Report of the Evaluation Mission, by Dr. Marty Chen, Professor, Harvard Institute for International Development, United States of America:
"By any standard, national or international, the Working Women's Forum (WWF) is a remarkable and successful institution. In terms of numbers, the Forum has more women staff and members than probably any other non-government organisation in India and all but a few non-government organisations in the world. Even more notably, almost all of the staff is from the same socio-economic class as the membership, that is, from poor working class households.

The organisational structure, which promotes leadership from the membership itself, is the unique and dominant feature of the Forum. The governing body or executive council of WWF, with the exception of its Founder-President, are all working class women".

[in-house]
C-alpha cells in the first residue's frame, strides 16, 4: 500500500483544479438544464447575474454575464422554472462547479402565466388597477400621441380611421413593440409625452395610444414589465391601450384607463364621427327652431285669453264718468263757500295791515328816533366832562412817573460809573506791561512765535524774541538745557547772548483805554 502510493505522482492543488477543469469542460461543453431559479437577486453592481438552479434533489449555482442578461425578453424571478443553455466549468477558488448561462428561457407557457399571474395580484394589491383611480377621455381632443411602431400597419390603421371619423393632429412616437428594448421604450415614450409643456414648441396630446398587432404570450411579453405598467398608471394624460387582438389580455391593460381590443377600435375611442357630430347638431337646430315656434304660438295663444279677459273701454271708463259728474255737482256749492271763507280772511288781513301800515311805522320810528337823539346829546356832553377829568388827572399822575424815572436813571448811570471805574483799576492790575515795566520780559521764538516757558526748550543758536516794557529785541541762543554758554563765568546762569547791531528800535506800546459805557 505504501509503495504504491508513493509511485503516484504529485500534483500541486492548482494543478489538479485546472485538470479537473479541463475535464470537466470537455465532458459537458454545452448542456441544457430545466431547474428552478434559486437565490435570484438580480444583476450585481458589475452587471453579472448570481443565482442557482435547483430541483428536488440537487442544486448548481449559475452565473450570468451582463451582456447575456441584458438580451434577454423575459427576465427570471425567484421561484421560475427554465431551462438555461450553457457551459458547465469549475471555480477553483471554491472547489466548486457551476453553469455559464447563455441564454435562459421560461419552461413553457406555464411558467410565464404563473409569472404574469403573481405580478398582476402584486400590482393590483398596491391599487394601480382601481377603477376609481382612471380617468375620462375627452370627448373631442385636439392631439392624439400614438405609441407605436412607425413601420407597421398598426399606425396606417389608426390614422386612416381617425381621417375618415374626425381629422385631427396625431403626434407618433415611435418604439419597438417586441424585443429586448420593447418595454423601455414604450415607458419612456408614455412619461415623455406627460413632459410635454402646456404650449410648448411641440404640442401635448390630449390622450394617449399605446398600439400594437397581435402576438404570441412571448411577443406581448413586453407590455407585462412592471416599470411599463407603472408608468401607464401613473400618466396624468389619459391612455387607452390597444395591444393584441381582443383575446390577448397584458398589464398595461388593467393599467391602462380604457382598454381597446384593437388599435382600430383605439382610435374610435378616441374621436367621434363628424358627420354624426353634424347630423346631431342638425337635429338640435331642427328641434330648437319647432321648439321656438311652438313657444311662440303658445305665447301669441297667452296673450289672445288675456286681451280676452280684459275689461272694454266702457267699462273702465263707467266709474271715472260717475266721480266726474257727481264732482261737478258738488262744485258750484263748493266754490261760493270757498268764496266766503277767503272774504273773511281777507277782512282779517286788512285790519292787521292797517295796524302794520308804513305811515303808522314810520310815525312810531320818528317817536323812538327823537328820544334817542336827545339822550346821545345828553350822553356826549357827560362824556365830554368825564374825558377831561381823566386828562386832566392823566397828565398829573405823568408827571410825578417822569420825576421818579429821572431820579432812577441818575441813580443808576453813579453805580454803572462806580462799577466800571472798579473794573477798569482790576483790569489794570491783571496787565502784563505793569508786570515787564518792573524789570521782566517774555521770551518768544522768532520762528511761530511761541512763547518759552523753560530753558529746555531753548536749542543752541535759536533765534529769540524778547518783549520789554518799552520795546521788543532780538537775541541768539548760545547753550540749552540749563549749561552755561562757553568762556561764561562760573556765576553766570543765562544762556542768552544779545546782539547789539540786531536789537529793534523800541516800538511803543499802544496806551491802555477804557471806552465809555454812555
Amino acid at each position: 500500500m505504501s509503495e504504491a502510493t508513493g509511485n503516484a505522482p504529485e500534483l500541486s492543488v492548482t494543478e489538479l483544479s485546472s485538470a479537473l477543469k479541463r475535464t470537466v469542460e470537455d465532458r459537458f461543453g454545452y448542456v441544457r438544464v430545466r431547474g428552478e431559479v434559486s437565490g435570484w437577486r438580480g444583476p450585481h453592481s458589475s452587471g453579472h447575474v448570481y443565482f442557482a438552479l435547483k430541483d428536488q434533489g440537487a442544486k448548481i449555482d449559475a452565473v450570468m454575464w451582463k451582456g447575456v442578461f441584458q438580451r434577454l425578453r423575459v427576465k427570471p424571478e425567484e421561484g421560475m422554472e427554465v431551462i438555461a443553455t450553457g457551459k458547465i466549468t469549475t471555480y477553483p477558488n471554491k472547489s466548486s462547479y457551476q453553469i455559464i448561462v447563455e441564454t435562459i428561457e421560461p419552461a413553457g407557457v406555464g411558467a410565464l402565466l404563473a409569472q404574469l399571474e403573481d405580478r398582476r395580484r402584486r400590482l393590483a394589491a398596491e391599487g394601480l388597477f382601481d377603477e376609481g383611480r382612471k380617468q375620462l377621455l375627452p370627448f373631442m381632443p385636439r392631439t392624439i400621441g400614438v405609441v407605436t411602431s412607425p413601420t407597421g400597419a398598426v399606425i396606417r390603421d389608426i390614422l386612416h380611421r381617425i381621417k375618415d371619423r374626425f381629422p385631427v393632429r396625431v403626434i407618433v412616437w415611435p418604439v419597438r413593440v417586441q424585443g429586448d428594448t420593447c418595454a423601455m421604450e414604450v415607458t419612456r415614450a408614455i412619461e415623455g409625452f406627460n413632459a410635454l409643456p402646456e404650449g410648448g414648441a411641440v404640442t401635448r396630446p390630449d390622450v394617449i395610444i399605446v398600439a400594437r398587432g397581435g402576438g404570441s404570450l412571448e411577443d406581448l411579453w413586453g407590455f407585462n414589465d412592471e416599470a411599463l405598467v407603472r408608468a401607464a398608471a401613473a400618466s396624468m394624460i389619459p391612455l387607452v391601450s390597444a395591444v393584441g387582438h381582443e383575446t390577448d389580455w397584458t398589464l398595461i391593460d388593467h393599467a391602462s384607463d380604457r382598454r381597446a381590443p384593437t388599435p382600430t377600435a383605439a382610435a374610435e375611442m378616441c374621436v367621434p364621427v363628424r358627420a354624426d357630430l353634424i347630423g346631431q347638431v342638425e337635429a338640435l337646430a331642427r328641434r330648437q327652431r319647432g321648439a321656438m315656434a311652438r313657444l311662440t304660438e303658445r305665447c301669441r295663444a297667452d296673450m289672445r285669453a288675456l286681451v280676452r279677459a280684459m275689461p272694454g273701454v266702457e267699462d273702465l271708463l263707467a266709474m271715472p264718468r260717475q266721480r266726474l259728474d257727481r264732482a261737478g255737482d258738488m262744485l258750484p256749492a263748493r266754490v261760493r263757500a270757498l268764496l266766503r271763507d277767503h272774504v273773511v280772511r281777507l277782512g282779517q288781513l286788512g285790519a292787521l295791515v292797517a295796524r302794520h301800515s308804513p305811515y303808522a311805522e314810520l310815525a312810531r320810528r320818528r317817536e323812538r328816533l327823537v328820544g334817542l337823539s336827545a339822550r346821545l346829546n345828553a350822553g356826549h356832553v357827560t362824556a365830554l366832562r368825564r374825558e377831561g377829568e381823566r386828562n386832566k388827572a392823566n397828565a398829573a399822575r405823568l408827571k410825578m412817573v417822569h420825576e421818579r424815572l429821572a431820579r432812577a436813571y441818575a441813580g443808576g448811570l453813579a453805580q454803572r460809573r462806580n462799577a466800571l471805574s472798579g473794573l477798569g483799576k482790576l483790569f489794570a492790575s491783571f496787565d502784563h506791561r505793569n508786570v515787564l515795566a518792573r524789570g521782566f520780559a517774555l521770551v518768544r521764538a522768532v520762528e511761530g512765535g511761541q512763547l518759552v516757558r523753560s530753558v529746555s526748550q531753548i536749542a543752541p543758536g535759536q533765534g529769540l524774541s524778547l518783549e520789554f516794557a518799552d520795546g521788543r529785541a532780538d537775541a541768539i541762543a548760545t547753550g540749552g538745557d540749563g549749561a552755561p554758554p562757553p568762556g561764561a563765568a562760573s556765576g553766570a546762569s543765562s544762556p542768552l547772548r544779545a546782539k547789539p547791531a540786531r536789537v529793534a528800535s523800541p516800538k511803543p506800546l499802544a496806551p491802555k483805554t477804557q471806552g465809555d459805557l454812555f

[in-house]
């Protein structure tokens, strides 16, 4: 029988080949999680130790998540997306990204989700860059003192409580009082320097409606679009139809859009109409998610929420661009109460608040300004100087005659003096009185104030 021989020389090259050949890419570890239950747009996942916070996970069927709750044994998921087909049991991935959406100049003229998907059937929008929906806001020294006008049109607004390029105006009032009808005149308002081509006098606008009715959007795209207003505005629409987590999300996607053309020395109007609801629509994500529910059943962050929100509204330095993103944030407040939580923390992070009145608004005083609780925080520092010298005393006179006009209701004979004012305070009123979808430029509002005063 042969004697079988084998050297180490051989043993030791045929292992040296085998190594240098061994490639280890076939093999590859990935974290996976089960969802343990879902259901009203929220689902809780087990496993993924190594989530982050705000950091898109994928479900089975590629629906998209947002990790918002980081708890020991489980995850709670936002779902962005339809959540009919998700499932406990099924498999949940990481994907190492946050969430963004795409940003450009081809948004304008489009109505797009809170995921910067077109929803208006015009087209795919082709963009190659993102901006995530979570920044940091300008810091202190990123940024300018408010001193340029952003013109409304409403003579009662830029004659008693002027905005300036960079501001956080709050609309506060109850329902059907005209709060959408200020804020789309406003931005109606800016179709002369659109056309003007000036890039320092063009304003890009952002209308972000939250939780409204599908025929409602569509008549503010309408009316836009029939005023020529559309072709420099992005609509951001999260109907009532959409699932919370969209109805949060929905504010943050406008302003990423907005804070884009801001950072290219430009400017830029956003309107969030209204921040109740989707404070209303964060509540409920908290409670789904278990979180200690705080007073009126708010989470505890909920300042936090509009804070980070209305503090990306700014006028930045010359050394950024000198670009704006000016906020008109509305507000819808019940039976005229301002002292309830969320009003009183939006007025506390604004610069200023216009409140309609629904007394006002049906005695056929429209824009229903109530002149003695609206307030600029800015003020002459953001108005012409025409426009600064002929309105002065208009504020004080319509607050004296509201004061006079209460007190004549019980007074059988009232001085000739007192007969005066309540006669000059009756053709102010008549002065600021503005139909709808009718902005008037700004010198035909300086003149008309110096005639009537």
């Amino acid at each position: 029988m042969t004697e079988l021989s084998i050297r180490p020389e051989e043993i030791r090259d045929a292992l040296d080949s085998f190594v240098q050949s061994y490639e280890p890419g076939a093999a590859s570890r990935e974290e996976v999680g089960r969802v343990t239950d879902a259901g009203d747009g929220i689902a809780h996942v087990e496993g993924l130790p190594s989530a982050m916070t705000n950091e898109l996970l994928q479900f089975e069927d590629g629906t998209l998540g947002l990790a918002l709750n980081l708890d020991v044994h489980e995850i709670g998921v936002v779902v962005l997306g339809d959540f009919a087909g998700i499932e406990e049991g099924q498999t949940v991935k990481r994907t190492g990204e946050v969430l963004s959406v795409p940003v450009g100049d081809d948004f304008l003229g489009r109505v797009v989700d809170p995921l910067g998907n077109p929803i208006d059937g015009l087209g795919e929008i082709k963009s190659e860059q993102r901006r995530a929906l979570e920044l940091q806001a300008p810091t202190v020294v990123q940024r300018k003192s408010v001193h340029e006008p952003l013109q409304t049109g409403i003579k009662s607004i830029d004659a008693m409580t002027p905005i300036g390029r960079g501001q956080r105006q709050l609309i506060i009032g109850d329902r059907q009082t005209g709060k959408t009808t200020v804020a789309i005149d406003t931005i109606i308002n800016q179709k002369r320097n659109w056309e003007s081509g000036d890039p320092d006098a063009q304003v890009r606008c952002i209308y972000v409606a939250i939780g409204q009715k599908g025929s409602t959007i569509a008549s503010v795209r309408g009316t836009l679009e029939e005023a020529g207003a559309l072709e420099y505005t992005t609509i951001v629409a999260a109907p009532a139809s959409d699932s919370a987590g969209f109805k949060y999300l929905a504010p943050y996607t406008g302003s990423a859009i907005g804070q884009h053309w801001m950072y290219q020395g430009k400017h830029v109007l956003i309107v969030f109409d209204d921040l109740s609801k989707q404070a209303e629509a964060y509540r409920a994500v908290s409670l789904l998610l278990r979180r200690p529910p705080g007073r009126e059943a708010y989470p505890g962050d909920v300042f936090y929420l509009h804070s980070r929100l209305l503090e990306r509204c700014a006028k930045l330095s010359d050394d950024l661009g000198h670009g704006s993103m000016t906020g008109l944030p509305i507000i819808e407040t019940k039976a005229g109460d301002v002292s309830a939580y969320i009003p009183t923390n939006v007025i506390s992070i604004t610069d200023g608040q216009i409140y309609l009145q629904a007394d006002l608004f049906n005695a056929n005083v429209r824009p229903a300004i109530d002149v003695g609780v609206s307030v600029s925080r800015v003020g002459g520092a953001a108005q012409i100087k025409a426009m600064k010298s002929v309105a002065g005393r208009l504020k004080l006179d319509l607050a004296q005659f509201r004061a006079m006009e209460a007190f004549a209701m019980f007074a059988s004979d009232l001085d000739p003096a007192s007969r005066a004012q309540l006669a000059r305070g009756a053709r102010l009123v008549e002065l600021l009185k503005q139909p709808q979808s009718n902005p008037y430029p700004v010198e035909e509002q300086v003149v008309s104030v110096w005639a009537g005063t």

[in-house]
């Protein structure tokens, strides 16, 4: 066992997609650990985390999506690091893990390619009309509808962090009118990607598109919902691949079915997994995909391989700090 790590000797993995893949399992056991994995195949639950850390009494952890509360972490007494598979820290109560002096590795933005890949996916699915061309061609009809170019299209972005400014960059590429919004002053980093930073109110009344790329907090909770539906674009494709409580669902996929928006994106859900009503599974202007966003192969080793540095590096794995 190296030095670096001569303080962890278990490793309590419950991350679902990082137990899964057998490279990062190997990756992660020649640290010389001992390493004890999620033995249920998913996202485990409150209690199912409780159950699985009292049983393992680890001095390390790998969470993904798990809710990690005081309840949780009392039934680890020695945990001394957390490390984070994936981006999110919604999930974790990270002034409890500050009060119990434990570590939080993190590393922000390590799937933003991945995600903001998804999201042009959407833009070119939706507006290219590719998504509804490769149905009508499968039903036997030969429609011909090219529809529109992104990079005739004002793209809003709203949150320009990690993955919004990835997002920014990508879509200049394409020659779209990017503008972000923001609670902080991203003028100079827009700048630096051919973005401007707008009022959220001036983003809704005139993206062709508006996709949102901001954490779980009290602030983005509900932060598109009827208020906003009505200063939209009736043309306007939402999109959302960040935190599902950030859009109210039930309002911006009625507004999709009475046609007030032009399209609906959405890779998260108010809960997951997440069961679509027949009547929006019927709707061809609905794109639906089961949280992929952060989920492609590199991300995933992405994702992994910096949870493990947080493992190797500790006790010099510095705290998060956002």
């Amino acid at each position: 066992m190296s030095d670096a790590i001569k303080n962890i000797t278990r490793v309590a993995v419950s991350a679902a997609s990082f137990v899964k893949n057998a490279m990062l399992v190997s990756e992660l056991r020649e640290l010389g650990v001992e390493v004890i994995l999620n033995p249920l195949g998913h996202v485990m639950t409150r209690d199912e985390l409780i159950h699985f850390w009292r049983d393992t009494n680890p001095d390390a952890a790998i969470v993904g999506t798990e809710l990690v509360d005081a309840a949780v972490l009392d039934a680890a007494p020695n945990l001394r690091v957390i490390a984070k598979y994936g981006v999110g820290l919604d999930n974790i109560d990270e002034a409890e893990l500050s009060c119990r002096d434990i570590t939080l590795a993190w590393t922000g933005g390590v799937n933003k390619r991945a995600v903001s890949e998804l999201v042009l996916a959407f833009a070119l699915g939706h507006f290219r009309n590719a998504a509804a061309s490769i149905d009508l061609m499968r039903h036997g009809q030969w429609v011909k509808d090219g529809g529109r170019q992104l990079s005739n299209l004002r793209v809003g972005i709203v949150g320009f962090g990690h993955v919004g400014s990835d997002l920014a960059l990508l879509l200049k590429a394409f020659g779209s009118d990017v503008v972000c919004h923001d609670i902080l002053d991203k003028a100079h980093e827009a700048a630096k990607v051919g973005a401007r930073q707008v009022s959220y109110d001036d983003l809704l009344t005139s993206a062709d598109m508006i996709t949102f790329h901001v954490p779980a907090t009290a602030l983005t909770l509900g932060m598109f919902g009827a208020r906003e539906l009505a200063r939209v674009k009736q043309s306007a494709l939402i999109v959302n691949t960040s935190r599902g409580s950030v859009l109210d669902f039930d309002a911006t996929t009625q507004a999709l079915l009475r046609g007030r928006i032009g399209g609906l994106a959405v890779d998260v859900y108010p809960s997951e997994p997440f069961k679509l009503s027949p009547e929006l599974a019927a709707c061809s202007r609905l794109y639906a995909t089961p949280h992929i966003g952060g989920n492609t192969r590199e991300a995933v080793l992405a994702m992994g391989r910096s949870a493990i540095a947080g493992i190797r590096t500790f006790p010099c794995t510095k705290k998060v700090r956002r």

Report of the Mid-Term Evaluation of the Working Women's Forum, Phase III, Madras, India, Empowerment February 2002 by Dr. Loes Schenk Sandbergen, Team Leader, Professor, University of Amsterdam, Netherlands.
"The evaluation team found that the WWF is in many places the only support network poor women really can count on. Politicians, councillors, Government departments, charity and church organisations have not shown real interest in them, or promised improvements in times of elections that were not realized. Therefore, being a member of the WWF, or, as the women name the WWF as 'Sangam' (organisation) is not perceived by the members as a functional matter, but has strong personal and emotional connotations".

Main Findings Organisational